Audio-Technica AT-LP7 Turntable

Port of Entry to Vinyl Land

Equipment report
Audio-Technica AT-LP7
Audio-Technica AT-LP7 Turntable

With the arrival of Audio-Technica’s new turntable, its top-of-the-line AT-LP7, I’m back in my comfort zone, happy to have a new record player in my listening room, especially one that looks as nice as the LP7 does.

It may be considered Audio-Technica’s top of the line, but at $799 it’s still well within my entry-level guidelines. There’s a surprising amount of competition right now in the sub-$1000 turntable market, with solid decks from Music Hall, Rega, Pro-Ject, U-Turn, and others. They all more or less have the same basic layout: rigid plinth typically made of MDF or some other non-resonant material, two basic speeds, a non-resonant platter of acrylic or some other type of plastic, and a pre-mounted tonearm with no real ability to easily swap out new tonearms.

That definitely describes the LP7, but it’s not a bad thing. This basic design is more or less universal at this price point for a reason: It’s simple and it’s effective. It allows people who maybe aren’t too into the fiddly-ness that naturally comes with vinyl playback to experience a more advanced turntable. The LP7 even has a built-in phonostage (that can be bypassed) for those who don’t have electronics with a phono preamp. It’s a compromise between form, function, and user ability. The LP7 is a step up from your entry-level turntables, both in cost and in functionality, and I was really interested to find out how it sounded.

The LP7 has a thick black slab for a plinth with a black platter, round black feet, and a black J-shaped tonearm. The dustcover is even tinted blackish gray. It’s a very attractive-looking unit, very modern, with no faux-wood trim. I love that it comes with a lift-off dustcover, which is the best kind; it fits beautifully and is also nice and light. The feet are a little springy, which I think will help with vibration, the bane of any serious deck. Plus, the feet are easily adjusted for perfect leveling.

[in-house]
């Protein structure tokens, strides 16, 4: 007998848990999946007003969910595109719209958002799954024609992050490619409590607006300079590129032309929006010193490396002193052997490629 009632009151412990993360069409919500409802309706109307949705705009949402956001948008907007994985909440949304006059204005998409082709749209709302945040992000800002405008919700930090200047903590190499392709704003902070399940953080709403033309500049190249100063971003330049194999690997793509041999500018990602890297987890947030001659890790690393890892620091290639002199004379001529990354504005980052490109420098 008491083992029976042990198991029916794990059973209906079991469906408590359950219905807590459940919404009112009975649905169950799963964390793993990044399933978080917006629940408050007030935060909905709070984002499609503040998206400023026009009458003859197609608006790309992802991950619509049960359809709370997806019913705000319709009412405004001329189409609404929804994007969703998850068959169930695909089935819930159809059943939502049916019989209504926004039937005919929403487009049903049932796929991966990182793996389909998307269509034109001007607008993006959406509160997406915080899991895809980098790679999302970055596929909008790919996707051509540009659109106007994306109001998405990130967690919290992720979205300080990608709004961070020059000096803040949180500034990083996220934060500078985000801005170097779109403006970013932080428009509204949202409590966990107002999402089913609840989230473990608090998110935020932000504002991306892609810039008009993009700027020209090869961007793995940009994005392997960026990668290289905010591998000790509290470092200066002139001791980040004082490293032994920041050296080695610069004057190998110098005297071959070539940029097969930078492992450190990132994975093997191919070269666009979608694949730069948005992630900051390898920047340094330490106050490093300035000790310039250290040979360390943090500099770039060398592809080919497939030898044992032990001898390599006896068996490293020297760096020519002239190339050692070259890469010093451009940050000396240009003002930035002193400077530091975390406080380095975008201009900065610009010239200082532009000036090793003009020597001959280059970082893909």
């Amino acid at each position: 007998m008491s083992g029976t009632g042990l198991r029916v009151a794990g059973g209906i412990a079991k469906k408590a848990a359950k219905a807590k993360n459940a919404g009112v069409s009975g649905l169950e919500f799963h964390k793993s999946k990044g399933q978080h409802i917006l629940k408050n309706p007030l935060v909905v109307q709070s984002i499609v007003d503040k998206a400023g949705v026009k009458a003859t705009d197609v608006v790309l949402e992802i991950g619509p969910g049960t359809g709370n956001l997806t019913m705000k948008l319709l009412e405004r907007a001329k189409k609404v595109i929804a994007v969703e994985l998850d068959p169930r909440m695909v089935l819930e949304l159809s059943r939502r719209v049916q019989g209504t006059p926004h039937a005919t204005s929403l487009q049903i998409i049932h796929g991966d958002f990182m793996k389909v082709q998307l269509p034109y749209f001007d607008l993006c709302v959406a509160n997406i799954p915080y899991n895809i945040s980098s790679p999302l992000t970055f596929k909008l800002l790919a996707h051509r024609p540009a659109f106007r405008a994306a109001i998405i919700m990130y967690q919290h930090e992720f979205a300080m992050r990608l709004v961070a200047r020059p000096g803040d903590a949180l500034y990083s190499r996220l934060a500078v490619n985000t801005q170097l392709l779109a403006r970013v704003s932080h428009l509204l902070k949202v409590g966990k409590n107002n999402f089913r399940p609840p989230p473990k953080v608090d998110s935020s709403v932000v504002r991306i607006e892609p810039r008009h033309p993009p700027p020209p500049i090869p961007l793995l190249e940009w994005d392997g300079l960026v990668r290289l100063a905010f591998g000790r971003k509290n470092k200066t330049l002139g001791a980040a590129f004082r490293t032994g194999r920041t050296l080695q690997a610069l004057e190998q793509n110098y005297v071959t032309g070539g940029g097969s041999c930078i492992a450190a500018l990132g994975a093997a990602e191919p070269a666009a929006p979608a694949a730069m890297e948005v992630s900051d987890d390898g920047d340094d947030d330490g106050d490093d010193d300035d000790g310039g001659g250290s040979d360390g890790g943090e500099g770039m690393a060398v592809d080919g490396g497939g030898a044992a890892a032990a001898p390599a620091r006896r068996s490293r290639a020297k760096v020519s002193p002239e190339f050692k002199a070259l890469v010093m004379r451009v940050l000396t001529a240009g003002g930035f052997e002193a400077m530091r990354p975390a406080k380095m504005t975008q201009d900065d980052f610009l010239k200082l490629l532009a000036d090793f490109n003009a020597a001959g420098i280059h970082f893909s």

The LP7 is a fully manual, belt-driven ’table—no auto-lift and shutoff at the end and no fine-tuning of speed, though conveniently there is an electronic switch for 33 or 45rpm. Using a strobe with my Android phone running the RPM Calculator app, I found that the LP7 maintained speed pretty well; it was just a touch fast.

The LP7 is fitted with the VM520EB cartridge that retails for $119 and is one of A-T’s more affordable models. It’s factory mounted, so you won’t have to deal with tiny screws, which is always nice. The tonearm also has a standard headshell mount for easy cartridge swapping, which I love, along with an adjustable tracking-force knob, anti-skate control, and the ability to change ’arm height.